Windows 8: Signaling Microsoft’s Bright Future?


Anis Vijay Modi
Staff Writer

Microsoft will be remembered forever as the first company to get computer technology out to the masses. Bill Gates’ vision of a personal computer was groundbreaking at the time, and its manifestation shaped reality to what it is today. Yet, since its initial monopoly in the computer market, the company has seen its ups and downs. Other companies, most notably Apple, have become the leaders in innovation, while Microsoft has experienced moderate success and has mostly struggled to keep up with the industry’s fast pace.

With Windows 8, Microsoft did not just scale up its old interface, it created a new one, introducing many core tweaks and changes. The famed “start” button, a feature which became synonymous with the Windows operating system, was the first to go. With that move, Microsoft showed the world that they mean business. The new “start” interface is slick; it is an entirely new screen, separate from the desktop. It is accessible through a simple click of the window-marked button, which has been introduced to PC users in earlier versions of the operating system. Users can play around with these windows as much as they want, move them around, add and delete them as they wish. Here, Microsoft introduced an interesting feature that is both technologically innovative and profitable from a business perspective. The applications that appear in your computer’s start screen are also compatible with Microsoft’s Windows Phone and the company’s tablets. This means that the interfaces of all of the company’s new products are extremely similar, an aspect that makes the transition between platforms very comfortable and definitely encourages consumers to “PCify” all of their electronic gadgets.

Steven Sinofsky, Windows division president, said the company aims to make Windows-operating hardware “an extension of Windows. It’s a stage for Windows, yet it’s a beautiful stage.”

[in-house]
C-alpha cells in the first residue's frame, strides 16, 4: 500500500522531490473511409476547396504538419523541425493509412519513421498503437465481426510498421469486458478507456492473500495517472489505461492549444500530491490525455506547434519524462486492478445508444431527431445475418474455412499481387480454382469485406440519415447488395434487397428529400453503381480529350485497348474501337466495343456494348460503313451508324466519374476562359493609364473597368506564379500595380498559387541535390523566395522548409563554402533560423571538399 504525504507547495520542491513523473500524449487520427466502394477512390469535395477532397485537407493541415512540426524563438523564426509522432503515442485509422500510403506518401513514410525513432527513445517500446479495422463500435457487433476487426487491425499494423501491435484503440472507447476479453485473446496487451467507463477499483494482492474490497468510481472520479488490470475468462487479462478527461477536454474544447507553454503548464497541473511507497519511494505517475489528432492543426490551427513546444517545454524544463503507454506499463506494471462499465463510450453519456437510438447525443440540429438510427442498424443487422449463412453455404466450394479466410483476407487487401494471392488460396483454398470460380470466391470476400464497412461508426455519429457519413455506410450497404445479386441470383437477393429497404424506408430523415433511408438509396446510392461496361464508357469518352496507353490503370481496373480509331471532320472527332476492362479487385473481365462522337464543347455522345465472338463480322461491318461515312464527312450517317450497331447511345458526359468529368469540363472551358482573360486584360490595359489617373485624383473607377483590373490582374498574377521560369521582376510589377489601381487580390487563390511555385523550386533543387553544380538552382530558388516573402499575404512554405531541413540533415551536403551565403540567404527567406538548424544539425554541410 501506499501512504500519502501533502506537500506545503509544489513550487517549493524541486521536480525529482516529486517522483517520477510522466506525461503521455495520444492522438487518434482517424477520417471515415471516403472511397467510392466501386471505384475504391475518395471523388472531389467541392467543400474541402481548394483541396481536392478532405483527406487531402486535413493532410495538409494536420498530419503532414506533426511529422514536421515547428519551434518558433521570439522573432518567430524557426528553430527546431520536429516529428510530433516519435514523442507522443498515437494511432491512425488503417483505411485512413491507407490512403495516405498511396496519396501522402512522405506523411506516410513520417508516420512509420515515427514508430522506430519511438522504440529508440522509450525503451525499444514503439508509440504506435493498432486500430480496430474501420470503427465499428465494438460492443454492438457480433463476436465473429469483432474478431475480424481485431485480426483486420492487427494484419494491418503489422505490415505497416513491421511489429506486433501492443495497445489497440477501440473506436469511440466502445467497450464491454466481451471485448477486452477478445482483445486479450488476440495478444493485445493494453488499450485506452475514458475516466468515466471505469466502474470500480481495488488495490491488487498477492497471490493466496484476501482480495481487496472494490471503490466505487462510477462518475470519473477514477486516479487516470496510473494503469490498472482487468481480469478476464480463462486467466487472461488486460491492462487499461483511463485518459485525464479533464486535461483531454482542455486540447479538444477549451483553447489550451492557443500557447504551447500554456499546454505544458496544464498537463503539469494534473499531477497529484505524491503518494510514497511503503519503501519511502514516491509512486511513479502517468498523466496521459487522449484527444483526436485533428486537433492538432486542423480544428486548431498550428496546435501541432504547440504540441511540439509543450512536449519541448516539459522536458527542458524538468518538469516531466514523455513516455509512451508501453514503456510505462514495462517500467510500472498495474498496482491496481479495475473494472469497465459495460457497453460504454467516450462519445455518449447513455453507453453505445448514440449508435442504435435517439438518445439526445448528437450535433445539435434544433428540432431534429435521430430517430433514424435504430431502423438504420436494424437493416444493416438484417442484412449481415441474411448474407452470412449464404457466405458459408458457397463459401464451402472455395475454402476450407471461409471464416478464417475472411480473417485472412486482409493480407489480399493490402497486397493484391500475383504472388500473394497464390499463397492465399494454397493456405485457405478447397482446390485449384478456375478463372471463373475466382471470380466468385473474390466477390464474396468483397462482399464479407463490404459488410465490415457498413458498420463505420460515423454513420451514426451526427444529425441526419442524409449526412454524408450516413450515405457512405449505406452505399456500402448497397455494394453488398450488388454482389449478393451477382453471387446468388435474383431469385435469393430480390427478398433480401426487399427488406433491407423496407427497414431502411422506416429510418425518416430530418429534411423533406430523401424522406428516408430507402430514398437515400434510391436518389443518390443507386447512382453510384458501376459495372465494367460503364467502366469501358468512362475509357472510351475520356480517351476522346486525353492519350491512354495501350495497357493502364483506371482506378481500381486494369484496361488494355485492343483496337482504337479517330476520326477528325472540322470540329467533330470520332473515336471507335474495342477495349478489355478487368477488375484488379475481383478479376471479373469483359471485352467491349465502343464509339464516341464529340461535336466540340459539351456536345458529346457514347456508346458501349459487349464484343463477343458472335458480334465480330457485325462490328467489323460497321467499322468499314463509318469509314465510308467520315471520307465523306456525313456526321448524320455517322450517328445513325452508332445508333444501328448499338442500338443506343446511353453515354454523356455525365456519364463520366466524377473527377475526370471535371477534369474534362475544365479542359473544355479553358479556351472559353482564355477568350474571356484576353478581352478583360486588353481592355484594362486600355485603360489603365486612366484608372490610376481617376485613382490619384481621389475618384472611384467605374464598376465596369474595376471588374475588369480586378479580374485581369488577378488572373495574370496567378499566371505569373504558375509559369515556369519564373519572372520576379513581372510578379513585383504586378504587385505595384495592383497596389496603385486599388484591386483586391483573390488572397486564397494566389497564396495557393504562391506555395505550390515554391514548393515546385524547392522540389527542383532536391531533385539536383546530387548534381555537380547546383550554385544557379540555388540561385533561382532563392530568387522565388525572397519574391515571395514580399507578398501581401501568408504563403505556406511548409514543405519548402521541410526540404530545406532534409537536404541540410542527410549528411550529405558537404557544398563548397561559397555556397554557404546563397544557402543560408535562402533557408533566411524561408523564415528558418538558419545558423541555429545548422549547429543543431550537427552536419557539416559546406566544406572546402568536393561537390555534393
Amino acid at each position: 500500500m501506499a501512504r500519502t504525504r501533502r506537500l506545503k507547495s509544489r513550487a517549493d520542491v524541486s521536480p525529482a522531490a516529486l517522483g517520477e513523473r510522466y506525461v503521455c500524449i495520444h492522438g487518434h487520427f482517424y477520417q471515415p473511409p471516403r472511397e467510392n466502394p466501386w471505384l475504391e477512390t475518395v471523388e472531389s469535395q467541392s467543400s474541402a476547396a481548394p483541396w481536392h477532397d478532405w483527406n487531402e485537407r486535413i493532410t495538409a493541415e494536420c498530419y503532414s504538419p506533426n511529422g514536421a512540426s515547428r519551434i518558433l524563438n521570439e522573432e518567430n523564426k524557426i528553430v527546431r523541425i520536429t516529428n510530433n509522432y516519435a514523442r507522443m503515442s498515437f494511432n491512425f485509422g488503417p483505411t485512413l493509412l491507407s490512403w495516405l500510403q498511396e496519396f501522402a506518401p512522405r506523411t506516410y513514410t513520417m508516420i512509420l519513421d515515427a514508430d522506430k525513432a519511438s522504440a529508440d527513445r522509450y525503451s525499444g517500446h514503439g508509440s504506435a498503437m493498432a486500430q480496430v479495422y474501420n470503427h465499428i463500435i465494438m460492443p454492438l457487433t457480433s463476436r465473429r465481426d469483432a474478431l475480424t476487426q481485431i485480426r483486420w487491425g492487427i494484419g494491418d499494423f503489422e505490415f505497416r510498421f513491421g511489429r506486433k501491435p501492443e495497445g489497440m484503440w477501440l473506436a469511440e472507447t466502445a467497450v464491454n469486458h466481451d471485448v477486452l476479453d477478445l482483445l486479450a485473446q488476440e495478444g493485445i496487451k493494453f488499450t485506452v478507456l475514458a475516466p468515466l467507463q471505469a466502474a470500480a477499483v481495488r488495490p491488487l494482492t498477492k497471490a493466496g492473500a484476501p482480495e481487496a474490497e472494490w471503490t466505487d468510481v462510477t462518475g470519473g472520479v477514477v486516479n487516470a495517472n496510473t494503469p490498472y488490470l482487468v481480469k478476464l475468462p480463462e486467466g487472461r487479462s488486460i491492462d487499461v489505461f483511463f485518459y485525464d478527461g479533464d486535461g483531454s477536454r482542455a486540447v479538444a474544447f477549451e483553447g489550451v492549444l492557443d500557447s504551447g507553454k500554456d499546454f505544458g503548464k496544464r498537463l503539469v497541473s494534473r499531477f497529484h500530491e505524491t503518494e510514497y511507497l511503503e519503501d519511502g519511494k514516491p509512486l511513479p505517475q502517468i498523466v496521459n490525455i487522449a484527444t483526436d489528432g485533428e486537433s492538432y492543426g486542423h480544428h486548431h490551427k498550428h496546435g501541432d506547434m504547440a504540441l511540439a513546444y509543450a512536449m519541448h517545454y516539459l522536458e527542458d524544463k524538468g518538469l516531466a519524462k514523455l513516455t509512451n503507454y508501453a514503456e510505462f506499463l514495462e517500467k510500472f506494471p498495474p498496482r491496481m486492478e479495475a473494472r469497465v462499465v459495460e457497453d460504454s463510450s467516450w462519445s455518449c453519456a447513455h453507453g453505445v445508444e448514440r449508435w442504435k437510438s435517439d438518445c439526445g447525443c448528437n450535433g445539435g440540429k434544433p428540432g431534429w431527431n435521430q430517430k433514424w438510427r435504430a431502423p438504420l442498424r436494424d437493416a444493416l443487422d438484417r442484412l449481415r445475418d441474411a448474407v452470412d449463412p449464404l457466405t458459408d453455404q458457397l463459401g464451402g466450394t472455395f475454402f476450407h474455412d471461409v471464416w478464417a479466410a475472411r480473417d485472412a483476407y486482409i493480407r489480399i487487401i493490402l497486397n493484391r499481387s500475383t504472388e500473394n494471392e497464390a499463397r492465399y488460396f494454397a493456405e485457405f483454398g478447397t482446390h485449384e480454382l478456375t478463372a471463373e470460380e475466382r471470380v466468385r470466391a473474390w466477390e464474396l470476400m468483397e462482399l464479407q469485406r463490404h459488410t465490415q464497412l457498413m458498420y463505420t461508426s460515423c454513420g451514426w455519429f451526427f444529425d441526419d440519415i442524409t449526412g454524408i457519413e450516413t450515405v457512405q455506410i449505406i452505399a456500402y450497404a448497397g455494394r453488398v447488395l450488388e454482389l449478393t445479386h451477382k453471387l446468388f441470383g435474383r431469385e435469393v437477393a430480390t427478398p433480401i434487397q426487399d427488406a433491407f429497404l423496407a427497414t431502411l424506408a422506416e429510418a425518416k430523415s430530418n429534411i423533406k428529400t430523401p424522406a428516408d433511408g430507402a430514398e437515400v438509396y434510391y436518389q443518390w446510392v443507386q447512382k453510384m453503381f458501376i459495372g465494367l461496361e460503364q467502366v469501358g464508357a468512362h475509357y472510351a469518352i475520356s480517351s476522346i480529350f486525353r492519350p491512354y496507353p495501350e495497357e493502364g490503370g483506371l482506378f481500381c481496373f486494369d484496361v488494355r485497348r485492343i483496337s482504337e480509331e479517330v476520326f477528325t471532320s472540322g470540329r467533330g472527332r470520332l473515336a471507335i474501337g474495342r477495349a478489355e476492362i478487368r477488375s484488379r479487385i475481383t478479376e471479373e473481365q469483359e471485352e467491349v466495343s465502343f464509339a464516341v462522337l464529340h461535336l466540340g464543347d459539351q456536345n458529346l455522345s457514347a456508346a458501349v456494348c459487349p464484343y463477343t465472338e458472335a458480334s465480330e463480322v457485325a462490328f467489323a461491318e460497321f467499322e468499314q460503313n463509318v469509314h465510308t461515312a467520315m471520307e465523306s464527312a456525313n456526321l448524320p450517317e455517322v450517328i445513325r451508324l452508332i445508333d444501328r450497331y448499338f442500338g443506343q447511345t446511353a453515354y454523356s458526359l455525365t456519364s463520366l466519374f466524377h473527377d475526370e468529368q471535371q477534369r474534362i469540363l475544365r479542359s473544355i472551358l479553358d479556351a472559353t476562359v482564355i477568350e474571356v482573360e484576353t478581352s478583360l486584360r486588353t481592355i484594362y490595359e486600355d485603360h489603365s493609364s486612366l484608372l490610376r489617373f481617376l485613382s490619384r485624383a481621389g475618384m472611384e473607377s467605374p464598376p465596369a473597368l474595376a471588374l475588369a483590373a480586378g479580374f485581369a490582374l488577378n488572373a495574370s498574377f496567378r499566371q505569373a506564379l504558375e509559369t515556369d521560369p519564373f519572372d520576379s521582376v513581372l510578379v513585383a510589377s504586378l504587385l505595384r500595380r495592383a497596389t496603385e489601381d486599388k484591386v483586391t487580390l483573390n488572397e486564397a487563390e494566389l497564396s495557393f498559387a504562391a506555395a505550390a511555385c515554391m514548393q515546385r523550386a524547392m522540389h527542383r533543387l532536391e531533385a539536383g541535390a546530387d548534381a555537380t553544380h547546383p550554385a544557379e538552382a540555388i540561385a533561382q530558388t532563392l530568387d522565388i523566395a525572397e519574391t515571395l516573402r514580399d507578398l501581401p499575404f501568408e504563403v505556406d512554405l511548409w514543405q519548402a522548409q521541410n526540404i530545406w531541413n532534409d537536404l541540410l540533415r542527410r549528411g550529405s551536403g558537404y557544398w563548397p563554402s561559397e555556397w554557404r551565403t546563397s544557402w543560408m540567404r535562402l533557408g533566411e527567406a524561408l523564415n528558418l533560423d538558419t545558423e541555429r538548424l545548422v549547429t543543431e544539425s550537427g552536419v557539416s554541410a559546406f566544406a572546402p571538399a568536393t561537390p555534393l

This idea works remarkably across the three categories of the tech world—the phone, computer, and tablet. New Asus computers featuring Windows 8 now incorporate a new touch-screen technology that integrates smoothly with Windows’ new interface. The transition from these computers over to Microsoft’s Surface tablet or a Windows Phone is seamless. The uniformity of interfaces across platform is nothing short of a revolutionary idea, that Microsoft and other companies are sure to capitalize on further down the road.

Despite these strong efforts, it seems that Microsoft’s “oldie” label remains strong, as sales in the computer department remain slow. Some computer makers have announced as recently as last week that the PC business is in danger as a result of slow sales and declining revenue. This should be a worrying development for Microsoft; the Windows 8 operating system is not even a year old, yet its ability to attract consumers is faltering. The company’s hardware deal with HTC and Nokia’s phone division includes an aggressive global marketing campaign. This shared venture shows signs of hope, as the three companies catch their breath to keep up with competitors Apple and Samsung. Nokia’s Windows Phone sales are on a continual rise, and now that the company’s selection of devices is complete, it remains to be seen if the Windows operating system will beat Blackberry phones in its way to a bigger share of the handheld market. A report released by the company last week shows that Windows Phones are selling more units than Apple’s iPhone 5 in seven countries worldwide. This data has been questioned by other companies, yet it stands to show that the operating system does have room in the competitive tech market. All in all, the company seems to be catching up to its competitors, albeit at a slow pace.

Image Courtesy of PCWorld and Microsoft